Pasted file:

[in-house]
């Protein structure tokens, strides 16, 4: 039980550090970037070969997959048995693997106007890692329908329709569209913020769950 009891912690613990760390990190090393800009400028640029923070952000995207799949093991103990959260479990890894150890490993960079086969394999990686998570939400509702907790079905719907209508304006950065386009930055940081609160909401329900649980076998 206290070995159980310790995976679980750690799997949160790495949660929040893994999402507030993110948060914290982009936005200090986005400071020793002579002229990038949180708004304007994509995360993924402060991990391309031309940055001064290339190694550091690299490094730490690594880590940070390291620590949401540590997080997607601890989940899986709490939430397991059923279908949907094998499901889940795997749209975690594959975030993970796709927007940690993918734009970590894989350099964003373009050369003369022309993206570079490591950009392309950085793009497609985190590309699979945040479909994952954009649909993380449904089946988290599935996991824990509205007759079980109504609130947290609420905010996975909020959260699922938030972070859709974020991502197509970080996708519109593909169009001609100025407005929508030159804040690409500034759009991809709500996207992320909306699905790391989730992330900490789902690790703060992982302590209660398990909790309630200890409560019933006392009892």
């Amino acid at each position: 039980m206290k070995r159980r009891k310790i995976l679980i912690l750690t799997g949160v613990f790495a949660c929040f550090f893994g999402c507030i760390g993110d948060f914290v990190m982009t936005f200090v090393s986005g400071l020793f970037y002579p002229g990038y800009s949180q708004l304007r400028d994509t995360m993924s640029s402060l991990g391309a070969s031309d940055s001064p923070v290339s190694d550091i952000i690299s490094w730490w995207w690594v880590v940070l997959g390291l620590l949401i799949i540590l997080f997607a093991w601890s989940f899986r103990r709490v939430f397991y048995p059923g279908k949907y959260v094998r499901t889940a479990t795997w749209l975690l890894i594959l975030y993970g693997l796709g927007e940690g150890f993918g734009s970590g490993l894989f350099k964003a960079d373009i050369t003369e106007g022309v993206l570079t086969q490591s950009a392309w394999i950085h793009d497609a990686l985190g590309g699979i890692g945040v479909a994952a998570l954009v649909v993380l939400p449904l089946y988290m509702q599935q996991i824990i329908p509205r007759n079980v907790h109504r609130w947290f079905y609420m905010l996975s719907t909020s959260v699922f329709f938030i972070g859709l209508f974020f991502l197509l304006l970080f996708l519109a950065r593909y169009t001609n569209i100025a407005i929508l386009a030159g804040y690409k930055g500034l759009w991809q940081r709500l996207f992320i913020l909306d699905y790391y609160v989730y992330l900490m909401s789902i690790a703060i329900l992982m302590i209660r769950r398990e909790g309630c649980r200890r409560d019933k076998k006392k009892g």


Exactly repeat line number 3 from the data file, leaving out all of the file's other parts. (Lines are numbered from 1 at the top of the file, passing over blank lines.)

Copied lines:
């Amino acid at each position: 039980m206290k070995r159980r009891k310790i995976l679980i912690l750690t799997g949160v613990f790495a949660c929040f550090f893994g999402c507030i760390g993110d948060f914290v990190m982009t936005f200090v090393s986005g400071l020793f970037y002579p002229g990038y800009s949180q708004l304007r400028d994509t995360m993924s640029s402060l991990g391309a070969s031309d940055s001064p923070v290339s190694d550091i952000i690299s490094w730490w995207w690594v880590v940070l997959g390291l620590l949401i799949i540590l997080f997607a093991w601890s989940f899986r103990r709490v939430f397991y048995p059923g279908k949907y959260v094998r499901t889940a479990t795997w749209l975690l890894i594959l975030y993970g693997l796709g927007e940690g150890f993918g734009s970590g490993l894989f350099k964003a960079d373009i050369t003369e106007g022309v993206l570079t086969q490591s950009a392309w394999i950085h793009d497609a990686l985190g590309g699979i890692g945040v479909a994952a998570l954009v649909v993380l939400p449904l089946y988290m509702q599935q996991i824990i329908p509205r007759n079980v907790h109504r609130w947290f079905y609420m905010l996975s719907t909020s959260v699922f329709f938030i972070g859709l209508f974020f991502l197509l304006l970080f996708l519109a950065r593909y169009t001609n569209i100025a407005i929508l386009a030159g804040y690409k930055g500034l759009w991809q940081r709500l996207f992320i913020l909306d699905y790391y609160v989730y992330l900490m909401s789902i690790a703060i329900l992982m302590i209660r769950r398990e909790g309630c649980r200890r409560d019933k076998k006392k009892g």